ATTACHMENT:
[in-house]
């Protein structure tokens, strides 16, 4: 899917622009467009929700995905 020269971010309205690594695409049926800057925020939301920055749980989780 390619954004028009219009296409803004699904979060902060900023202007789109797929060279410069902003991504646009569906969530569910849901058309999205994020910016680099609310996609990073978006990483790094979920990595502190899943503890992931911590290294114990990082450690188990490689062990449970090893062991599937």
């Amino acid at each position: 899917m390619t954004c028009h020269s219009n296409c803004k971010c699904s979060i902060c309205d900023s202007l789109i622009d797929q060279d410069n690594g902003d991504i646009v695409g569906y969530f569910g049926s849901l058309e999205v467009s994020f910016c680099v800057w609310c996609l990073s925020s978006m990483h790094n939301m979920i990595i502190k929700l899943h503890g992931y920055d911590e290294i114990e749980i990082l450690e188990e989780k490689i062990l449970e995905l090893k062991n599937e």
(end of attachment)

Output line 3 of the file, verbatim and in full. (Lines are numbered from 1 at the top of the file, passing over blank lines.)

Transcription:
């Amino acid at each position: 899917m390619t954004c028009h020269s219009n296409c803004k971010c699904s979060i902060c309205d900023s202007l789109i622009d797929q060279d410069n690594g902003d991504i646009v695409g569906y969530f569910g049926s849901l058309e999205v467009s994020f910016c680099v800057w609310c996609l990073s925020s978006m990483h790094n939301m979920i990595i502190k929700l899943h503890g992931y920055d911590e290294i114990e749980i990082l450690e188990e989780k490689i062990l449970e995905l090893k062991n599937e």